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The Revolt of The Modern Indian Woman Against 1.3 Billion

by Bertilla Niveda about a year ago in feminism
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The freedom of choice — A woman’s place is wherever the hell she wants to be

The Revolt of The Modern Indian Woman Against 1.3 Billion
Photo by Damir Spanic on Unsplash

Yesterday, I came across a Facebook post about an illustrator and her iconic art series on realistic depictions of women’s lives. The featured picture is a comparison between two perspectives.

On the left is a happy woman in a dress, with her husband and baby. On the right is an equally happy, casually dressed woman holding a glass of wine and a slice of pizza.

The message of this artwork, as the artist had correctly titled is that both these women are established and “complete”. Whether it is marital bliss or professional success, or both, the woman gets to choose what her definition of completeness is.

I almost scrolled past thinking “Well, this isn't exactly mindblowing. Isn’t this just common sense?” This may be because I have seen these kinds of posts before and I completely agree with them. To me, it really is that simple.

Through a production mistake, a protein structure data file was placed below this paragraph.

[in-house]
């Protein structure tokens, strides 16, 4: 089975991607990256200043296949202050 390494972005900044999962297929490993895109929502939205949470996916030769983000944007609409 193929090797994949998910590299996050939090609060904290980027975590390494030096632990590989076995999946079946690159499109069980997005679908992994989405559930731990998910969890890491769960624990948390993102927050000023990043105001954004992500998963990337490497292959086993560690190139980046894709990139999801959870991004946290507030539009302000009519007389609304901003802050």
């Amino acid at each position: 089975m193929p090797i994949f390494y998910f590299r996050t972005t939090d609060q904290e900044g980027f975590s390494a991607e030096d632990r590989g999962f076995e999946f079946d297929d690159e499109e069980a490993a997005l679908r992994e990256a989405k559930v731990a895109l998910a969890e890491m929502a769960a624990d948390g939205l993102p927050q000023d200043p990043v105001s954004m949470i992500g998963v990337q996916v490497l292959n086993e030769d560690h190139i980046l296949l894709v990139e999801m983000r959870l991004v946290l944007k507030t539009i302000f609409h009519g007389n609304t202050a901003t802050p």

Out of curiosity, I clicked on the comment section and found out exactly why it is mindblowing for millions, nay, billions of people. Several outraged “meninists” were, and probably still are, hurling abuses at the fake ‘feminazis’ of the world.

The vile comments showed me that such reasonable notions of freedom and choice are abnormal in the eyes of insecure, angry, pathetic people.

Western countries may not have fully won the marathon of equality yet, but India is still on its first few laps. Hell, in some places here, the race hasn’t even begun.

So what is it about a bold, badass Indian woman that intimidates the people of this country?

She won’t take bullshit

Sit properly. Don’t play in the sun. Use this face cream to get fairer skin. Who will marry you if you remain this dark? Dress decently. Are you trying to get harassed?

Oh sweetie, he’s just picking on you because he likes you. Don’t be so bossy — it’s very unattractive. Listen, all this career stuff is only until you get married. Then, you need to settle down and run a family. What kind of a woman doesn't give up her career for her husband and children?